There are books, websites and courses on wheel building but in layman’s terms this is what I do, and the order I do it in:
Gather together the component parts together, i.e. a hub, and rim and spokes (inc. nipples). Check that the rim and the hub have the same number of spoke holes so they are a match. Choose the type of spokes you want to use and then work out the correct spoke length for the wheel. This involves taking measurements from the rim and hub, deciding on the spoke pattern and then feeding these into a spoke length calculator. I use the DT Swiss one on their website. This will give you the spoke lengths required for each side of the wheel so the correct lengths can be chosen from stock or ordered. Spokes may be different lengths on either side in order to correctly ‘dish’ the wheel i.e. to centre the rim over the whole axle not just between the hub flanges. On a front wheel with no disc brake then the spoke lengths would be the same on either side, however, on a rear wheel with a cassette you’d expect the cassette side to have shorter spokes in order to help the rim sit central.
This term refers to assembling these components together by ‘lacing’ the spokes into the rim and the hub to give you a wheel. First the 4 ‘key’ spokes are inserted in the correct place to dictate the spoke pattern (a ‘normal’ 32hole wheel usually has a 3-cross spoke pattern i.e. each spoke crosses another spoke 3 times on its journey from the hub to the rim). On each side of the wheel the spokes are divided into 2, so half point forward and half point backwards. These halves also differ in the one half have the spoke heads inside the hub flange and the other half are on the outside of the hub flange. So effectively you have 4 sections of spokes that make up the full wheel, and the 4 ‘key’ spokes inserted at the beginning of this process show you where the first spoke is in each section, so you ‘lace’ each section in turn. When you’ve finished you’ll have a fully assembled wheel with the correct spoke pattern.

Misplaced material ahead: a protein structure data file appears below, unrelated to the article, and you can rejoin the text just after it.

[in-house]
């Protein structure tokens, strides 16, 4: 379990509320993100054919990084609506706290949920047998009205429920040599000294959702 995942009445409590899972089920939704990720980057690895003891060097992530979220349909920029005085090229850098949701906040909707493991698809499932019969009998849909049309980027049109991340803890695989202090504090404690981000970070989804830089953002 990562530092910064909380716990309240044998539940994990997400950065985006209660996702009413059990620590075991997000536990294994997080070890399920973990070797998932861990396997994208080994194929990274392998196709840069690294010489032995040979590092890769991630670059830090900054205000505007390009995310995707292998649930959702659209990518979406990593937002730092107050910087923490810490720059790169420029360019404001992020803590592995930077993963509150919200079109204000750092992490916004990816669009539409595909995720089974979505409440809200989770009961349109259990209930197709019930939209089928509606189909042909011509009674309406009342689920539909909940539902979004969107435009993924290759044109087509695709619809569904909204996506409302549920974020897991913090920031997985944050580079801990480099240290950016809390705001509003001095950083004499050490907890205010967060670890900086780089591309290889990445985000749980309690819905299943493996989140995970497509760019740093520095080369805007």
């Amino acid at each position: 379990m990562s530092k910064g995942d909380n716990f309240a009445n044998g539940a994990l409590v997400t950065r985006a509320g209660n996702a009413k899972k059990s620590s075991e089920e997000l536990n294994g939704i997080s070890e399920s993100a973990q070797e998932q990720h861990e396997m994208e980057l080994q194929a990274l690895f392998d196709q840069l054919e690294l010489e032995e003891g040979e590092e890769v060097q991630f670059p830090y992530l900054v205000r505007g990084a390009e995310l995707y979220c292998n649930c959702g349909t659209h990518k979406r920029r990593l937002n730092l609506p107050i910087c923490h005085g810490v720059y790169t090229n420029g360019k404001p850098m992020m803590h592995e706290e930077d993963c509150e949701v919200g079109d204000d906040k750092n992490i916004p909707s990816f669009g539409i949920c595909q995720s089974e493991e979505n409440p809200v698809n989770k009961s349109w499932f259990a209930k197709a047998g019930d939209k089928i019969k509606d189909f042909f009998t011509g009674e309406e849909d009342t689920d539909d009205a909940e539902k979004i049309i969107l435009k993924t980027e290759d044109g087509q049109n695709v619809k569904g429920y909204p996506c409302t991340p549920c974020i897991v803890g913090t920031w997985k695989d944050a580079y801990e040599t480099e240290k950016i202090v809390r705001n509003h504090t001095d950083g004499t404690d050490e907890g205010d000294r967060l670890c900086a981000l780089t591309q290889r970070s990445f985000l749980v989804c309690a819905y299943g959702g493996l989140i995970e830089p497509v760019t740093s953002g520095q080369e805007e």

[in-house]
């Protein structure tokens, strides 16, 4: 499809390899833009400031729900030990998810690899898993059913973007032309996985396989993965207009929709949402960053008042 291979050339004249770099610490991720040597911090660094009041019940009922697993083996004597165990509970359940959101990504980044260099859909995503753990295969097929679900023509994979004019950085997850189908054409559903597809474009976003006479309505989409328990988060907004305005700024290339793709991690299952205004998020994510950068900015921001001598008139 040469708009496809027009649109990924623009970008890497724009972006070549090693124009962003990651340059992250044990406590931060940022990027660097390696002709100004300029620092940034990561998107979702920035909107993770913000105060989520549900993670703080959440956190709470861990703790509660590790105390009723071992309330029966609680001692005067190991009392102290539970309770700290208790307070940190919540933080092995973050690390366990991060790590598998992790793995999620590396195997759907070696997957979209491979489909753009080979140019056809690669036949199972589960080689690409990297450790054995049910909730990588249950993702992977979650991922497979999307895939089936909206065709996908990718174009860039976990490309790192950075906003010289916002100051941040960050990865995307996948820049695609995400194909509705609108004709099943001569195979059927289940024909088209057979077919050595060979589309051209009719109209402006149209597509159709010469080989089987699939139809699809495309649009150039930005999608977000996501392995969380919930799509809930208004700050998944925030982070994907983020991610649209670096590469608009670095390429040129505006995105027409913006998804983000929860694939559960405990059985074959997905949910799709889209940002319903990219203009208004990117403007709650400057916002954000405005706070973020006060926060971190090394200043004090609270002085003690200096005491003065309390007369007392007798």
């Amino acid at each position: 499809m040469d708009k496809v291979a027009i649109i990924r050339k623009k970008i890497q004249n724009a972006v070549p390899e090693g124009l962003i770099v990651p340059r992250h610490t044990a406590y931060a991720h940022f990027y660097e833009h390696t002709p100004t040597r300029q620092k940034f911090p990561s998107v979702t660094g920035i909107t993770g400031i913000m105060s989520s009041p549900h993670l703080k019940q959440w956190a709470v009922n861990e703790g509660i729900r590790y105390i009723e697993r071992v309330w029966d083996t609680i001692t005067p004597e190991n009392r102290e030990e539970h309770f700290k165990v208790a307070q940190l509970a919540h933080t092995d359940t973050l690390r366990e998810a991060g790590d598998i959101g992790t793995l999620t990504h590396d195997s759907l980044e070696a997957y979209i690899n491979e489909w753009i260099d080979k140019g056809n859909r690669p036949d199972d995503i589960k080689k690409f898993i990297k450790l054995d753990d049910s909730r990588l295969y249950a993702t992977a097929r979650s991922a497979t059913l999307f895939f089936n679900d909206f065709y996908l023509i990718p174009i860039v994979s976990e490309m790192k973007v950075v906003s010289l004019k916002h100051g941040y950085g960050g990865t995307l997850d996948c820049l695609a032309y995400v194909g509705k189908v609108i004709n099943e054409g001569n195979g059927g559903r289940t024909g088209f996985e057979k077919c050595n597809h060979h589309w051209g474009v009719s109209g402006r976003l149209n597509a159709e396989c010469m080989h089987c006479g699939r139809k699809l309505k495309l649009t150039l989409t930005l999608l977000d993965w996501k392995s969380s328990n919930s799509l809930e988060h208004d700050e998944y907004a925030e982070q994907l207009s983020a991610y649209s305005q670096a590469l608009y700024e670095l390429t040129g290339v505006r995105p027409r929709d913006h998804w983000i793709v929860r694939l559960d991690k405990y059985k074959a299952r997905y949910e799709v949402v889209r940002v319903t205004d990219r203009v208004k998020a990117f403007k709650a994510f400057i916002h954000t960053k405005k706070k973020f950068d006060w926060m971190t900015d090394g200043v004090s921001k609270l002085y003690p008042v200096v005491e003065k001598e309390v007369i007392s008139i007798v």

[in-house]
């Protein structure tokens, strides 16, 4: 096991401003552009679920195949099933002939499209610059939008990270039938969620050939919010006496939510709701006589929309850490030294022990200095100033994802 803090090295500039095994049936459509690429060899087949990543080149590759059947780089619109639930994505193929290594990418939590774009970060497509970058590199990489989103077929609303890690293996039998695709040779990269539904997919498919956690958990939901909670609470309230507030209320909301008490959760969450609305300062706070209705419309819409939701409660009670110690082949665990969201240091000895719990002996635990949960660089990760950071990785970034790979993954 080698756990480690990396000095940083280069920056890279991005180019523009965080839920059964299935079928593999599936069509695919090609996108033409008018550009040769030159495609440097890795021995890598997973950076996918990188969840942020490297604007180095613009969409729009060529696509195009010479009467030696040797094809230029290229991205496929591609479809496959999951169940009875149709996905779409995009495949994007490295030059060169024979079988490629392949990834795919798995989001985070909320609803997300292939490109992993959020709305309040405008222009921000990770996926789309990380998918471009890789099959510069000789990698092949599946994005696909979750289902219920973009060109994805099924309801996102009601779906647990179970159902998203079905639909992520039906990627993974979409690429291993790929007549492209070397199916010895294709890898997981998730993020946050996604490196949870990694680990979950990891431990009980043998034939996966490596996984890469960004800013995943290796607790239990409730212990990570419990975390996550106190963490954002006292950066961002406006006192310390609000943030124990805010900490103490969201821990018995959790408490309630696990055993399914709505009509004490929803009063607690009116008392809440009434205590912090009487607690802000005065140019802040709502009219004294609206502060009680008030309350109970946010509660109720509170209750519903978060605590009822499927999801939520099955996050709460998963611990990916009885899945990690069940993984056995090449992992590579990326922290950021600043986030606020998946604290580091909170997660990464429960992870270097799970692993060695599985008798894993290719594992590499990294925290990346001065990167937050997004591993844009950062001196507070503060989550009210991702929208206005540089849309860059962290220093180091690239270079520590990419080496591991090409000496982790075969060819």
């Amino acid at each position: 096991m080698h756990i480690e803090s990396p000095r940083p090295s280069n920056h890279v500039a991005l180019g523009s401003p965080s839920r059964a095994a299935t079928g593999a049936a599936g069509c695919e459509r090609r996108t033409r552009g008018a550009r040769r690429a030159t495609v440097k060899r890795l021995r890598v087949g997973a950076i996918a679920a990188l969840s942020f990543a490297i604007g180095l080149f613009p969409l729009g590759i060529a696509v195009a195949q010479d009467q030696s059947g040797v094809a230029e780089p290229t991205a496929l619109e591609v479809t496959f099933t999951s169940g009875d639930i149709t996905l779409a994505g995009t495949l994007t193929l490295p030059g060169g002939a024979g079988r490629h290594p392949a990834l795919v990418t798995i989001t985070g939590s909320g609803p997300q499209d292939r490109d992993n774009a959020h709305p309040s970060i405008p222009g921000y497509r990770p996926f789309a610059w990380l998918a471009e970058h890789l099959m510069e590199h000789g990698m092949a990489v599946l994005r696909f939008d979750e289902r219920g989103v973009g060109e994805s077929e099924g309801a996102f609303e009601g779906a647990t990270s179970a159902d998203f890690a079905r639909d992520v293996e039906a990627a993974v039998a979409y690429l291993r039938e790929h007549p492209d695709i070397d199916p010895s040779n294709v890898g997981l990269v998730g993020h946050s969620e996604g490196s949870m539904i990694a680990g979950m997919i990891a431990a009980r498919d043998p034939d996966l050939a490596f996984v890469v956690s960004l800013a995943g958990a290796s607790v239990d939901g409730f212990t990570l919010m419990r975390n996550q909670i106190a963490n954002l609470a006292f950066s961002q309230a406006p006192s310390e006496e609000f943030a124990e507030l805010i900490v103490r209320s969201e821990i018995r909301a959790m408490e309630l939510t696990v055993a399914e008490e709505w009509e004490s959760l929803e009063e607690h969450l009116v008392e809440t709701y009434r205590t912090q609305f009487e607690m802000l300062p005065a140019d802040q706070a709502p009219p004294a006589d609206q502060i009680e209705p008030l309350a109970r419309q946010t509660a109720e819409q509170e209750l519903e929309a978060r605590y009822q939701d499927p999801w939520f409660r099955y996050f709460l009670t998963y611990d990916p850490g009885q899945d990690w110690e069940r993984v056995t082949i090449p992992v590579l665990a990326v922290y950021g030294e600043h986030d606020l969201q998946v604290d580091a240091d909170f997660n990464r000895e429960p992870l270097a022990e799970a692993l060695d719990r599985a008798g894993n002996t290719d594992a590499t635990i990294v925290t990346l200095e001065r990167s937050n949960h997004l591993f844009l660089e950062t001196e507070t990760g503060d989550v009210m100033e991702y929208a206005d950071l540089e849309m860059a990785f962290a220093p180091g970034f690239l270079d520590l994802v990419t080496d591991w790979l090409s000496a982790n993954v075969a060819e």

Tensioning and Truing
Initially all the nipples are wound up the end of the thread on each spoke so you know they are the same all the way around the wheel. Next tension is added by putting on full turn on each nipple. In order to ‘dish’ (centre the rim over the axle) the wheel correctly you may need to add more turns to the spokes on one side of the wheel. After adding tension or correcting dish the wheel is checked to see if it is straight and round, and corrections are made by tightening or loosening the nipples. This whole process is then repeated several times until the wheel is at the required tension. This is checked by putting a tension meter on each spoke and then adding or reducing tension by turning the nipples to bring it to within 5% of the required tension. The correct tension depends on the design and thickness if the spoke and ‘lookup’ tables come with the tension meter. After the tension has been reached and evened out across the wheel then a final check of dish and straightness and roundness are usually required. Throughout all this the wheel is also ‘stressed’ by hand in order to release any ’wind-up’ in the spokes and nipples. If you didn’t do that then it would happen naturally during the first ride when you’d hear ‘pings’ and creaks’ as the ‘wind-up’ was released and that may send the wheel out of true.